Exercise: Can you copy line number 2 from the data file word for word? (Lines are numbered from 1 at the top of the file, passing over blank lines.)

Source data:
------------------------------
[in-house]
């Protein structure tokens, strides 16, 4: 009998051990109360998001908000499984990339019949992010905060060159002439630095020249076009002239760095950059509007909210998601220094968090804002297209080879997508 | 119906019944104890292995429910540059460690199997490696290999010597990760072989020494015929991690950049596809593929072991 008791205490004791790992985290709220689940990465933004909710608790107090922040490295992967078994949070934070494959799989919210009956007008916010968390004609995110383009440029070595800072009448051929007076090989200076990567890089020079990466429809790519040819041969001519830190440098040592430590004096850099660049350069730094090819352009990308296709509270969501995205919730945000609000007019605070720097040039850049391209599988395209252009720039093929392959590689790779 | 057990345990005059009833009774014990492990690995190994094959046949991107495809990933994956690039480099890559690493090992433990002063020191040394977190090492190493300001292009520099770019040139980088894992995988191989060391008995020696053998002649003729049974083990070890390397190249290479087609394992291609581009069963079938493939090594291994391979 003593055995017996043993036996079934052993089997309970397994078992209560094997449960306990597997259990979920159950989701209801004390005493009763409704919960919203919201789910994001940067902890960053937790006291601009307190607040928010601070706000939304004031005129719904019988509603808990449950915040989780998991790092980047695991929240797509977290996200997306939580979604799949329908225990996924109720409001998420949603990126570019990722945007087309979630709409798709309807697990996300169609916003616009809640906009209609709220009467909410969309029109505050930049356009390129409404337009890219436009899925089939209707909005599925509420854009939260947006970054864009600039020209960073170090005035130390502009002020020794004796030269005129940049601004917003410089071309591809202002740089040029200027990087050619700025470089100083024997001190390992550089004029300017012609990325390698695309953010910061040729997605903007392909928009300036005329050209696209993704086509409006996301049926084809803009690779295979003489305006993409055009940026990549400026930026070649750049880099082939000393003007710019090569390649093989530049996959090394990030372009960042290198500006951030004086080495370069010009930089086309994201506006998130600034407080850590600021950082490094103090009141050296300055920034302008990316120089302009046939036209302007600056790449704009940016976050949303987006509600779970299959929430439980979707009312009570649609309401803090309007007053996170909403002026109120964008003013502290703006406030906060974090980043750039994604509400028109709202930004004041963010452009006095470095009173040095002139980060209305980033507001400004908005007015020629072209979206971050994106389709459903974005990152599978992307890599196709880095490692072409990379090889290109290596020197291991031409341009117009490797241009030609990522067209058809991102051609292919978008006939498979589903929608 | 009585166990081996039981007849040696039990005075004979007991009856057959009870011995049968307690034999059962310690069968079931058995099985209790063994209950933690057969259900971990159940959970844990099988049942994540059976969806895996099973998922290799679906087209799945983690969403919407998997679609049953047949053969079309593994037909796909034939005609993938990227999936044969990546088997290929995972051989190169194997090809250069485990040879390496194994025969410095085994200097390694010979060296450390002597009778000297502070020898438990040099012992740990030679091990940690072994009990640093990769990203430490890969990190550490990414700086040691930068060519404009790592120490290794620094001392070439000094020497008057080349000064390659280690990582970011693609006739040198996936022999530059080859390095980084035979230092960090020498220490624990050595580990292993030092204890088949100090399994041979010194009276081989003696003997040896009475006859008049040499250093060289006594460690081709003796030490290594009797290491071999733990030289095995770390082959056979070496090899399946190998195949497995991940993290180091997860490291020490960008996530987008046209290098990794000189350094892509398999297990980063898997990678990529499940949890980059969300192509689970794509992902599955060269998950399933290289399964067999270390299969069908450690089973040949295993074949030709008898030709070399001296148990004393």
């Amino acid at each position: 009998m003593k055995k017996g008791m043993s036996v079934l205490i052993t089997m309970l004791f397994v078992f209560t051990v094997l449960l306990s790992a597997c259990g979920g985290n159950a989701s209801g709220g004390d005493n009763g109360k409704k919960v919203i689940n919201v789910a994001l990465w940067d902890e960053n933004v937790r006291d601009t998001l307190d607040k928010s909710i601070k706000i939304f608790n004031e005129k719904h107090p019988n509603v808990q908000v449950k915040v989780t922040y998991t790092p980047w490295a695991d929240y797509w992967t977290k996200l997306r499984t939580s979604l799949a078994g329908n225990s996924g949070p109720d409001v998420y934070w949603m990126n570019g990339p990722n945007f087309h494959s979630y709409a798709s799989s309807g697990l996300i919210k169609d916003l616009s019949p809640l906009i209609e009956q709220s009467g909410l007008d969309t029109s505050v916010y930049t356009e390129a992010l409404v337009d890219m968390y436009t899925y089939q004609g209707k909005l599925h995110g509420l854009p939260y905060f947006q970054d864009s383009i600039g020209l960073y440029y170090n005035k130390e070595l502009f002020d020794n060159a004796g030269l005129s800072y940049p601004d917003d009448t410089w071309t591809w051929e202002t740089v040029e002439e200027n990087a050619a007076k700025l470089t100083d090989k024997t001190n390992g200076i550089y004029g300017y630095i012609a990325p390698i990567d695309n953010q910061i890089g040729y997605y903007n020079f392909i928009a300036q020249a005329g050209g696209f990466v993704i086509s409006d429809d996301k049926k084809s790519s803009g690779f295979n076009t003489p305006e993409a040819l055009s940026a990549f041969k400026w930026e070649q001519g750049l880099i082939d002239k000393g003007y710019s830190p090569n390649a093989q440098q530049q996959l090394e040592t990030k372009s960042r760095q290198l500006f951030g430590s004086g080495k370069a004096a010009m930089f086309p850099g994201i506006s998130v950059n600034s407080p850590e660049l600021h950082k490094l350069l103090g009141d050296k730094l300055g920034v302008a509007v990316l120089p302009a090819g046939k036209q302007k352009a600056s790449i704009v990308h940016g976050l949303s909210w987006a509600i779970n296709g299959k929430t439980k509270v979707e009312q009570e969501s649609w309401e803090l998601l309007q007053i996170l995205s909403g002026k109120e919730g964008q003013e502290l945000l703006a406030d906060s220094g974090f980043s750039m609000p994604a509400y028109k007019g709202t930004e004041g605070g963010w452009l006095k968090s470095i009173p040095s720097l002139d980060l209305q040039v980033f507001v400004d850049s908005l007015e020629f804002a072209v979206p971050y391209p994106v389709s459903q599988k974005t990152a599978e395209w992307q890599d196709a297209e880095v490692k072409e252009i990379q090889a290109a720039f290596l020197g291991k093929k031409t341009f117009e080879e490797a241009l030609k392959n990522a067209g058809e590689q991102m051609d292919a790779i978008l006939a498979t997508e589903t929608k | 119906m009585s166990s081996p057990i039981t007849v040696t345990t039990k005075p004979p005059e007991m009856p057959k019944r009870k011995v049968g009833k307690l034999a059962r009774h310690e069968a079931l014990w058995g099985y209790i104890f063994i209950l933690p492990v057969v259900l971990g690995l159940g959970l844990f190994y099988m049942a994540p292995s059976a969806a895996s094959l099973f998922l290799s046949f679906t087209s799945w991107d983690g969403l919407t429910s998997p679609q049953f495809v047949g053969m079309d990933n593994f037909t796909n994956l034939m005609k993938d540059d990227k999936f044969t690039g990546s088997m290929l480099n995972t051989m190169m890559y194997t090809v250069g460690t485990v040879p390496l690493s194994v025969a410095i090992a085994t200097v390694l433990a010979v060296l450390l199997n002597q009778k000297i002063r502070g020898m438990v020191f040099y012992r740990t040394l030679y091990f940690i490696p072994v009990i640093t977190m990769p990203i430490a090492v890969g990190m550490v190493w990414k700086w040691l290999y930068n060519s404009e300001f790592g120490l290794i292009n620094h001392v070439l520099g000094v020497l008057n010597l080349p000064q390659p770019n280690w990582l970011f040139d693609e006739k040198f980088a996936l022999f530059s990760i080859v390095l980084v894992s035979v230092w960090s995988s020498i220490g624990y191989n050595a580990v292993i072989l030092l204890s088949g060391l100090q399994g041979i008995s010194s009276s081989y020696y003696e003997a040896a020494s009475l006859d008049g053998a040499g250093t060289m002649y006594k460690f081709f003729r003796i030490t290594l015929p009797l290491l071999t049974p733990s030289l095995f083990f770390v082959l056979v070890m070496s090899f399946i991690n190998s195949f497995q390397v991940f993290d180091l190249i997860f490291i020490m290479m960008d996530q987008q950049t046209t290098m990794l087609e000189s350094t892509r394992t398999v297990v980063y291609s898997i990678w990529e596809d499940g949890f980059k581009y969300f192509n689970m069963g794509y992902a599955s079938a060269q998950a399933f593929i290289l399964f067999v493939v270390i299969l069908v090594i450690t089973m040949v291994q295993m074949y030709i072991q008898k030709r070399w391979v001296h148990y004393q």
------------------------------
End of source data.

């Protein structure tokens, strides 16, 4: 009998051990109360998001908000499984990339019949992010905060060159002439630095020249076009002239760095950059509007909210998601220094968090804002297209080879997508 | 119906019944104890292995429910540059460690199997490696290999010597990760072989020494015929991690950049596809593929072991 008791205490004791790992985290709220689940990465933004909710608790107090922040490295992967078994949070934070494959799989919210009956007008916010968390004609995110383009440029070595800072009448051929007076090989200076990567890089020079990466429809790519040819041969001519830190440098040592430590004096850099660049350069730094090819352009990308296709509270969501995205919730945000609000007019605070720097040039850049391209599988395209252009720039093929392959590689790779 | 057990345990005059009833009774014990492990690995190994094959046949991107495809990933994956690039480099890559690493090992433990002063020191040394977190090492190493300001292009520099770019040139980088894992995988191989060391008995020696053998002649003729049974083990070890390397190249290479087609394992291609581009069963079938493939090594291994391979 003593055995017996043993036996079934052993089997309970397994078992209560094997449960306990597997259990979920159950989701209801004390005493009763409704919960919203919201789910994001940067902890960053937790006291601009307190607040928010601070706000939304004031005129719904019988509603808990449950915040989780998991790092980047695991929240797509977290996200997306939580979604799949329908225990996924109720409001998420949603990126570019990722945007087309979630709409798709309807697990996300169609916003616009809640906009209609709220009467909410969309029109505050930049356009390129409404337009890219436009899925089939209707909005599925509420854009939260947006970054864009600039020209960073170090005035130390502009002020020794004796030269005129940049601004917003410089071309591809202002740089040029200027990087050619700025470089100083024997001190390992550089004029300017012609990325390698695309953010910061040729997605903007392909928009300036005329050209696209993704086509409006996301049926084809803009690779295979003489305006993409055009940026990549400026930026070649750049880099082939000393003007710019090569390649093989530049996959090394990030372009960042290198500006951030004086080495370069010009930089086309994201506006998130600034407080850590600021950082490094103090009141050296300055920034302008990316120089302009046939036209302007600056790449704009940016976050949303987006509600779970299959929430439980979707009312009570649609309401803090309007007053996170909403002026109120964008003013502290703006406030906060974090980043750039994604509400028109709202930004004041963010452009006095470095009173040095002139980060209305980033507001400004908005007015020629072209979206971050994106389709459903974005990152599978992307890599196709880095490692072409990379090889290109290596020197291991031409341009117009490797241009030609990522067209058809991102051609292919978008006939498979589903929608 | 009585166990081996039981007849040696039990005075004979007991009856057959009870011995049968307690034999059962310690069968079931058995099985209790063994209950933690057969259900971990159940959970844990099988049942994540059976969806895996099973998922290799679906087209799945983690969403919407998997679609049953047949053969079309593994037909796909034939005609993938990227999936044969990546088997290929995972051989190169194997090809250069485990040879390496194994025969410095085994200097390694010979060296450390002597009778000297502070020898438990040099012992740990030679091990940690072994009990640093990769990203430490890969990190550490990414700086040691930068060519404009790592120490290794620094001392070439000094020497008057080349000064390659280690990582970011693609006739040198996936022999530059080859390095980084035979230092960090020498220490624990050595580990292993030092204890088949100090399994041979010194009276081989003696003997040896009475006859008049040499250093060289006594460690081709003796030490290594009797290491071999733990030289095995770390082959056979070496090899399946190998195949497995991940993290180091997860490291020490960008996530987008046209290098990794000189350094892509398999297990980063898997990678990529499940949890980059969300192509689970794509992902599955060269998950399933290289399964067999270390299969069908450690089973040949295993074949030709008898030709070399001296148990004393």